Green-themed signs hot off the presses
This past week, a new environmental awareness campaign that doubles as a public art project hit the presses at Greiman Printing & Office in Wadena.
Kent Scheer said he will soon start distributing colorful signs for people to put on their lawns and other prominent places. Unlike political signs, however, these won't likely provoke passive-aggressive rage from neighbors.
Instead, Scheer and the multitude of Minnesota artists, poets and presses that worked on the signs over the course of two years hope that they will inspire discussion about the needs of nature.
"We think about this idea of leading by example, but what happens is, environmentalism doesn't show itself on the outside," Scheer said.
The main signs feature a circular image of a buzzing bee amidst vibrant-colored plants with the words "Take Care" underneath, along with a short, three-line message that encourages people to consider the environment.
Scheer said the idea for the project came from the old practice of tree farmers around Minnesota who put up public signs identifying themselves as such.
"Part of this idea came from the knowledge that Minnesotans who are tree farmers have always been very enthusiastic about declaring that commitment to forests," Scheer said. "Let's give the average person who has environmental interests an opportunity to declare that publicly."
After obtaining funding with the help of money that originated from the Minnesota State Legacy Amendment, one of the next steps was to commission various artists to create the design. One such creative mind was David Bengtson, a poet from Long Prairie, who created both the campaign's tagline of "Take Care" and part of the pro-Earth message that appears underneath it.
"The two words 'take care' came into my mind. They were there almost immediately," Bengtson said.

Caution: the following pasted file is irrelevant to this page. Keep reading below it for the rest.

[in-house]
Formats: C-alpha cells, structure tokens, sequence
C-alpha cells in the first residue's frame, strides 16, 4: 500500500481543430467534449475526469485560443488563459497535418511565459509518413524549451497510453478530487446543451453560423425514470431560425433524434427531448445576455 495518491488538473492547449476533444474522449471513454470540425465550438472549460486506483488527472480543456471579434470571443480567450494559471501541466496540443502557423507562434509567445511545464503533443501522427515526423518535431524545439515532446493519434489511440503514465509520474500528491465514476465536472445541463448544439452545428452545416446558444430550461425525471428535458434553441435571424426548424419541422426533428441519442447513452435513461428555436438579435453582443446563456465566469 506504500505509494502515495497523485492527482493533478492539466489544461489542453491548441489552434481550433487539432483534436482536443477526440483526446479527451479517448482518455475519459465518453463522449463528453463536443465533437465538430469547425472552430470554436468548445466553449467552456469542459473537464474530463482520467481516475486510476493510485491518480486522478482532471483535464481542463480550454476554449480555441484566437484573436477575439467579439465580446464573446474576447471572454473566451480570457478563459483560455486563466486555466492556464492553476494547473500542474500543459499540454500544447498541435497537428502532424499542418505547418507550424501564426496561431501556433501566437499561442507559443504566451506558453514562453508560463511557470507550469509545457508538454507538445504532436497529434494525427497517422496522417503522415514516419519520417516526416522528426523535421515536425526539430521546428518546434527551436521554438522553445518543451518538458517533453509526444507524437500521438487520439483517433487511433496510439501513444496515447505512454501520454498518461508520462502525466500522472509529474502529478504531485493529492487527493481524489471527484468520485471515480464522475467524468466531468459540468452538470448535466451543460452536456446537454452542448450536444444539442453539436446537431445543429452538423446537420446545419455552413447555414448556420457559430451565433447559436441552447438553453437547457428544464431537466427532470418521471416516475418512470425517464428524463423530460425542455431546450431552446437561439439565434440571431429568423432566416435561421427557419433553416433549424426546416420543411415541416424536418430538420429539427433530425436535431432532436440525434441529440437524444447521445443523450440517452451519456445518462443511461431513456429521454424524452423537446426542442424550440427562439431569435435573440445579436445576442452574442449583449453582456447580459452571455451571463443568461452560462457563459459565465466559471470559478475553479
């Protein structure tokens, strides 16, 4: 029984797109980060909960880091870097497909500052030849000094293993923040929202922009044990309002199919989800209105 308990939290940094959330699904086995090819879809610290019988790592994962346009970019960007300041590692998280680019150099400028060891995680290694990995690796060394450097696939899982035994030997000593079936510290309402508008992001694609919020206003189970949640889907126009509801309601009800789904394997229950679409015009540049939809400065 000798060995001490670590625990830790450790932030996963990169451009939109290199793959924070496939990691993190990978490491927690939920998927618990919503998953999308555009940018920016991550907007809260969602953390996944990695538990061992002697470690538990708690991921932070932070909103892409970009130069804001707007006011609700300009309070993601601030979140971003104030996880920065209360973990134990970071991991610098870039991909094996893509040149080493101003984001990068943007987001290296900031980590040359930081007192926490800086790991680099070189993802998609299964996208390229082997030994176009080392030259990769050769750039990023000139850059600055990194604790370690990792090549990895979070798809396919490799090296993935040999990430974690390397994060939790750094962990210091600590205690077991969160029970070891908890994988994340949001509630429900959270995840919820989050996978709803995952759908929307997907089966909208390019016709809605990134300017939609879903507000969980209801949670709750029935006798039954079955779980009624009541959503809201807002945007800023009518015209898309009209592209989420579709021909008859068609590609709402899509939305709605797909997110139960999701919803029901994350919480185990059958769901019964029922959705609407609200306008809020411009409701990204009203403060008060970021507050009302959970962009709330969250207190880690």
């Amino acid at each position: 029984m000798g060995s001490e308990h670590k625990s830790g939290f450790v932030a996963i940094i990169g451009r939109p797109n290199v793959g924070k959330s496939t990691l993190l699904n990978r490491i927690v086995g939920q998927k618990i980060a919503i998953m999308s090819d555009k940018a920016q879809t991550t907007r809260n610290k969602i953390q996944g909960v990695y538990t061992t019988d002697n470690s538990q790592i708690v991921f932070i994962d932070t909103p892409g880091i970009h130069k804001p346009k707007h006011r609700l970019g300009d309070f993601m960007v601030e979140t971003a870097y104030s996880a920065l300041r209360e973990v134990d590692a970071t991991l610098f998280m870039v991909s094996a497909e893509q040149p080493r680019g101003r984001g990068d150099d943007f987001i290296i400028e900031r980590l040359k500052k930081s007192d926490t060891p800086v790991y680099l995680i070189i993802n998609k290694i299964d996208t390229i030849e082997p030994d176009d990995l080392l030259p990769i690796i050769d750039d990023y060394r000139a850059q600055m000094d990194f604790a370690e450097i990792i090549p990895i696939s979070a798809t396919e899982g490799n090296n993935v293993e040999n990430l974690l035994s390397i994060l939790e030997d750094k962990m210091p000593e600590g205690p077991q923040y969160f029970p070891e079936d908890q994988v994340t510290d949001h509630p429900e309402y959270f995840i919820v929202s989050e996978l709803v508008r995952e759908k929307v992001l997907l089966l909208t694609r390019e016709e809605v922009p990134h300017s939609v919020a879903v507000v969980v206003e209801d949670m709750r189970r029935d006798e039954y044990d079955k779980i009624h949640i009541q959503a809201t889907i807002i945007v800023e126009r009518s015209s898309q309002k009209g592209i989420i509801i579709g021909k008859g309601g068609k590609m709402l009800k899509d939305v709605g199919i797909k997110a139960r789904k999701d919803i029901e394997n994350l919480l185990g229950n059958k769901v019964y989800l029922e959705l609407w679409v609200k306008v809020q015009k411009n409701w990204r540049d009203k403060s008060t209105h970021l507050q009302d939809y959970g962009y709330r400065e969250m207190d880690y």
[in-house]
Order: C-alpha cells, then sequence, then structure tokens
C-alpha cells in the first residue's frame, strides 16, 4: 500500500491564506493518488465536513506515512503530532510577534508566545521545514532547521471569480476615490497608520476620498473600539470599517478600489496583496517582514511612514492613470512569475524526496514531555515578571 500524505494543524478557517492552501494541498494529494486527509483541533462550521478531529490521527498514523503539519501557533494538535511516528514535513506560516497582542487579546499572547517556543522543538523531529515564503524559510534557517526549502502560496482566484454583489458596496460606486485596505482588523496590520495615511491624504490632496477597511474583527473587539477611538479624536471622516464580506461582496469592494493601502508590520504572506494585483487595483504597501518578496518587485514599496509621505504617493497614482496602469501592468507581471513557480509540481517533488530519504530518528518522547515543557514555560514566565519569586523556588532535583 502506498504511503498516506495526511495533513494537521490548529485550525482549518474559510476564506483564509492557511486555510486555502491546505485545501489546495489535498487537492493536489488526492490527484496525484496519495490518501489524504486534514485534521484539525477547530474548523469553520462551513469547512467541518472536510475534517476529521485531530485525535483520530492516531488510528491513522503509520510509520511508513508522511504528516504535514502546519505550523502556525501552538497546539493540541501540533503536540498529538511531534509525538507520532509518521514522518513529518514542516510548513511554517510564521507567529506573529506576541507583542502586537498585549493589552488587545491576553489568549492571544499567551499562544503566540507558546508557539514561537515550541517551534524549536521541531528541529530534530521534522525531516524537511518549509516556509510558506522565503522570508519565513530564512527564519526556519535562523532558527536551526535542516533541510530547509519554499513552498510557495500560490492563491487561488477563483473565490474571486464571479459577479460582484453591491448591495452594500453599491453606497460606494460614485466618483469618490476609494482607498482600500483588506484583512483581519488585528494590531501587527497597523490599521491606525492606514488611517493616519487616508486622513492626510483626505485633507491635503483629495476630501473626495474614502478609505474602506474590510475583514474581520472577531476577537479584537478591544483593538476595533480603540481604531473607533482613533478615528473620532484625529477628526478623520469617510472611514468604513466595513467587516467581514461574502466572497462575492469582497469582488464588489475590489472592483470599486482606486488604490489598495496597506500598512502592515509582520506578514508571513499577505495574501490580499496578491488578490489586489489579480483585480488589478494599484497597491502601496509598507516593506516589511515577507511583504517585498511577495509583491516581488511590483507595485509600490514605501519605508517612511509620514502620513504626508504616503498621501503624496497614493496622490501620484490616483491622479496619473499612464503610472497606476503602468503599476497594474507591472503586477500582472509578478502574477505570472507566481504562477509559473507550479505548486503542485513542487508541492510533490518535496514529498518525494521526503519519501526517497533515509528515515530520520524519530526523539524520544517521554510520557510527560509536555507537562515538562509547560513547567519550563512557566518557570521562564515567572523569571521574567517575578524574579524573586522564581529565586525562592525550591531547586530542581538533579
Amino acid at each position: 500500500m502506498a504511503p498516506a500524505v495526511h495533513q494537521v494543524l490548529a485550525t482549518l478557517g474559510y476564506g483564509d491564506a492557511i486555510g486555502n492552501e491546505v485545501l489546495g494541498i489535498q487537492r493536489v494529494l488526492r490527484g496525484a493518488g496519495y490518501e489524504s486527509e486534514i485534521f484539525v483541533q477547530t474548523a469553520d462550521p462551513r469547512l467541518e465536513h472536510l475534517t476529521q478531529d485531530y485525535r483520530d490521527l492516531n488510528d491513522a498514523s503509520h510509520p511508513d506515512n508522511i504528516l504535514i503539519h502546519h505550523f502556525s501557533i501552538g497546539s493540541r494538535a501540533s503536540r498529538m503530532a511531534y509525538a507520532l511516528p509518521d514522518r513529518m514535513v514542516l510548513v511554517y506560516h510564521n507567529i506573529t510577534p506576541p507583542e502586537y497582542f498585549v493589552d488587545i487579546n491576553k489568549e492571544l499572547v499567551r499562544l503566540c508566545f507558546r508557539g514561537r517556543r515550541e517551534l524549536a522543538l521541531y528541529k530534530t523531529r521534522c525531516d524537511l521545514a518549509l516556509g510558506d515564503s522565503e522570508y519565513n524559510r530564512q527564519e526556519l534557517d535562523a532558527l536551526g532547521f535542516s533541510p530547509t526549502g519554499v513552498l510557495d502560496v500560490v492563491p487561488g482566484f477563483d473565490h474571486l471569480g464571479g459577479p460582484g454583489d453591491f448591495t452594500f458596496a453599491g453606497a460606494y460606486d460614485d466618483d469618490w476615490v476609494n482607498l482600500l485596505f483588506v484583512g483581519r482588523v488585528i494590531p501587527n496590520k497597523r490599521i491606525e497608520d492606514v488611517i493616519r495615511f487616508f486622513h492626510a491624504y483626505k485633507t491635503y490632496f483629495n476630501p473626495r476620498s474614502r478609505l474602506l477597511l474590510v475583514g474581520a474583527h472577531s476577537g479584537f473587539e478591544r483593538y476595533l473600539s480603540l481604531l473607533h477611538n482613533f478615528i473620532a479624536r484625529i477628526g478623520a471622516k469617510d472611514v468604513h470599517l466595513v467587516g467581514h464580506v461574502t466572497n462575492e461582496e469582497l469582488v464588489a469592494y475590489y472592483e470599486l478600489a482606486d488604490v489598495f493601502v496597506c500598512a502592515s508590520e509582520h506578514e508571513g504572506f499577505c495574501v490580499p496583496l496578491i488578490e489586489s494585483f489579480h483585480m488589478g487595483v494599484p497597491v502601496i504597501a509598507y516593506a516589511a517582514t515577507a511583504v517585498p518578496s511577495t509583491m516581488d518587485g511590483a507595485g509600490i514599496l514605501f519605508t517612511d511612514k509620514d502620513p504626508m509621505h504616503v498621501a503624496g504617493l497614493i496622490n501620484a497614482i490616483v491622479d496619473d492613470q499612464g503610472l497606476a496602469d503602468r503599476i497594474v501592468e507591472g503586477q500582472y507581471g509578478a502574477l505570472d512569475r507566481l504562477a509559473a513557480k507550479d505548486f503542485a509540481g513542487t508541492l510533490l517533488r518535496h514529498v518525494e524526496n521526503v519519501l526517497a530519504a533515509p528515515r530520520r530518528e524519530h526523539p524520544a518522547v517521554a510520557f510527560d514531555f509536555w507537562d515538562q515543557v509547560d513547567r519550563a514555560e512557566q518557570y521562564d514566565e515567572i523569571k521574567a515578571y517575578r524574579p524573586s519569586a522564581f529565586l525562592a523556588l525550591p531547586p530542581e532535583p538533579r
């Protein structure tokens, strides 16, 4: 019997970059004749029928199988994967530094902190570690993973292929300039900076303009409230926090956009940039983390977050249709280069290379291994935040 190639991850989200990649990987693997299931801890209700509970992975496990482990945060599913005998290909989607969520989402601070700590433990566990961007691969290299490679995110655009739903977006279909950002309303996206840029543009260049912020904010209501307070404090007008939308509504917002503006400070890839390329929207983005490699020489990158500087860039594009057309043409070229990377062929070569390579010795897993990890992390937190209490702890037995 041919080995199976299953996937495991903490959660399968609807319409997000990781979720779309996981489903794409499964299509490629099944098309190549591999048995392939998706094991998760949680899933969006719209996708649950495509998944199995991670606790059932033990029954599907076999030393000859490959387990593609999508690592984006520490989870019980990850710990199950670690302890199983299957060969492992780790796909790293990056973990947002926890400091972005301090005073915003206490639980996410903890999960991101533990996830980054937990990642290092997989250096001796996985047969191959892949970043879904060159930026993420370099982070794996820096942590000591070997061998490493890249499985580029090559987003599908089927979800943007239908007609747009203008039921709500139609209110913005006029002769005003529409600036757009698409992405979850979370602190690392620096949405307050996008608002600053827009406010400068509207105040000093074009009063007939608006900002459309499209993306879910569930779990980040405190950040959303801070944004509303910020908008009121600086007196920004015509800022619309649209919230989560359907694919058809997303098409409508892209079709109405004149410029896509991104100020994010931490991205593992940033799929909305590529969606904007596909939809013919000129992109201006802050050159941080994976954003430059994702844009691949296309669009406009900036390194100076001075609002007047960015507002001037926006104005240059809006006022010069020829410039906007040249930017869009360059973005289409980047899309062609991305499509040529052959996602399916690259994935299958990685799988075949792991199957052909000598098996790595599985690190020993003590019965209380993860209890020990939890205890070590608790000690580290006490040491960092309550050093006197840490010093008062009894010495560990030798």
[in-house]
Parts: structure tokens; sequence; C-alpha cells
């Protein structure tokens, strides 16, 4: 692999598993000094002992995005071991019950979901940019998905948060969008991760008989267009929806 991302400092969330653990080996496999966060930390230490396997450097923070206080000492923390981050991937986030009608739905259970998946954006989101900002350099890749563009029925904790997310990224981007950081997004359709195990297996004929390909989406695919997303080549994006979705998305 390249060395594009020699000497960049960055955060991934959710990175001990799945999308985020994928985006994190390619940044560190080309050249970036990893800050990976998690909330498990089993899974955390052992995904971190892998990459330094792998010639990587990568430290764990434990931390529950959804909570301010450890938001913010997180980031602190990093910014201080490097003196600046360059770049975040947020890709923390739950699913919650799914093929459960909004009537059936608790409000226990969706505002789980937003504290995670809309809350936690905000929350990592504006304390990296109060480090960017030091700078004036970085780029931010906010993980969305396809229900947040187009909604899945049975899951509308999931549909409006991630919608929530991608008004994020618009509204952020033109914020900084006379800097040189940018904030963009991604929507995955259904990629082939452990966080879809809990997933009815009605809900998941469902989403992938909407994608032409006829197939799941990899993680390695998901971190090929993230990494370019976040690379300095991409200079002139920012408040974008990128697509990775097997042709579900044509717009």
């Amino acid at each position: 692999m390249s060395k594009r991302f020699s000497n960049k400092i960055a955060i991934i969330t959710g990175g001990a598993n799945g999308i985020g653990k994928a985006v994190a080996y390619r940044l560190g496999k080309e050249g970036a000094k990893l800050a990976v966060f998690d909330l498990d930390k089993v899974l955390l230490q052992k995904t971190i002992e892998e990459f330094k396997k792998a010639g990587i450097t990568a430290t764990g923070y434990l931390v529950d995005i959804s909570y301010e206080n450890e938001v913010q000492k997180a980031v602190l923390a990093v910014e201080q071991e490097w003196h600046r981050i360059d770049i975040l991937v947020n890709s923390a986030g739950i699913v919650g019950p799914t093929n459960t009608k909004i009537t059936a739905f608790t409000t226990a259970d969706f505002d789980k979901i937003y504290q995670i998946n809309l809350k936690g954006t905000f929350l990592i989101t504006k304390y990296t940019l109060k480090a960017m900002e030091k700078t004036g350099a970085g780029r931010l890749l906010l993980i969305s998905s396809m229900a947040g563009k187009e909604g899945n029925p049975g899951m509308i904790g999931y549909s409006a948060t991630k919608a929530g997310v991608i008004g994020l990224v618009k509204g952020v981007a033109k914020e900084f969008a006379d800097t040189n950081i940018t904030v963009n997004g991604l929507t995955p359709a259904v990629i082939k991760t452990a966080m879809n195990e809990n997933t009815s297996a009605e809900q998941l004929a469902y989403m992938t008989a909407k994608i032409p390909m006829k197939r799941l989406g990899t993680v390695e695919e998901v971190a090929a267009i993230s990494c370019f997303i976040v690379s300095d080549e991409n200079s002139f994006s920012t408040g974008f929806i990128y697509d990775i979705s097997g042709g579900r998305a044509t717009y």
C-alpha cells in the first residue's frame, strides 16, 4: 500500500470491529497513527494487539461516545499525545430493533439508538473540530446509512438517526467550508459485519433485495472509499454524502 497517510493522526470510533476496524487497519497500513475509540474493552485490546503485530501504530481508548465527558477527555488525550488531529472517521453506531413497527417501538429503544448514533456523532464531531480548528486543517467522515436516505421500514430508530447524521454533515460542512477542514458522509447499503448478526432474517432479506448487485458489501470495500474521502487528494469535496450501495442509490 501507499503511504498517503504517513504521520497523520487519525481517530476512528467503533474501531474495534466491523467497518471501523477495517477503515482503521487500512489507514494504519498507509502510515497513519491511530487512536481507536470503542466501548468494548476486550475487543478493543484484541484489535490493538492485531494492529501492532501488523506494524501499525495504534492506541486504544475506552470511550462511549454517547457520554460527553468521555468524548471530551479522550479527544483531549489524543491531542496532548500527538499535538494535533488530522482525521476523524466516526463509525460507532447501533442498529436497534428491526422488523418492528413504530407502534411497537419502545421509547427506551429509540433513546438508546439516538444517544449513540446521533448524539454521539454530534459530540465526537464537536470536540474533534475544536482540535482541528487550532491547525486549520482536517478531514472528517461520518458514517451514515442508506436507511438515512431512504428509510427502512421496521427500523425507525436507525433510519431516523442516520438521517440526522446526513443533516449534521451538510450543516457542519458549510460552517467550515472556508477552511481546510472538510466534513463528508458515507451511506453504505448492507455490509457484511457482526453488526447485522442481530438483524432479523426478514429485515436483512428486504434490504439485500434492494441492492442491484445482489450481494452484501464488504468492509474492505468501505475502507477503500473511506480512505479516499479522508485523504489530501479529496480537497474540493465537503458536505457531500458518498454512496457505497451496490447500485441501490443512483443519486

Bengtson thought of those words as being both simple and versatile, encompassing everything Scheer was trying to do by starting the project, he said.
The creative process didn't end with the artists simply handing in their work, however. Scheer was careful to gather the advice of other peers in the art community on what to keep and what to modify. One of the first people he went to was Jean Replinger, who he had met years before when he spent time at her artist's retreat. Although she has a cultured background, Replinger said she wanted the design to be appealing to the average Joe who may not have an English degree.
"What I thought about is, 'Well, people choose to display this. What would encourage them? What would they be proud and eager to display?'" Replinger said. "While we want to honor poets and we want to honor artists, this is about encouraging people to care for the land..."
Scheer said future plans for the project include creating 2-foot-long, 2-foot-wide signs with a simplified image and QR codes that people can scan with smartphones so as to link to a website with additional information on environmental issues.
The grant also includes plans to create a special "broadside" printing that features poetry by famed Minnesota author Todd Boss on the environment.
Scheer will begin distributing the signs for free at environmentally related conventions in March.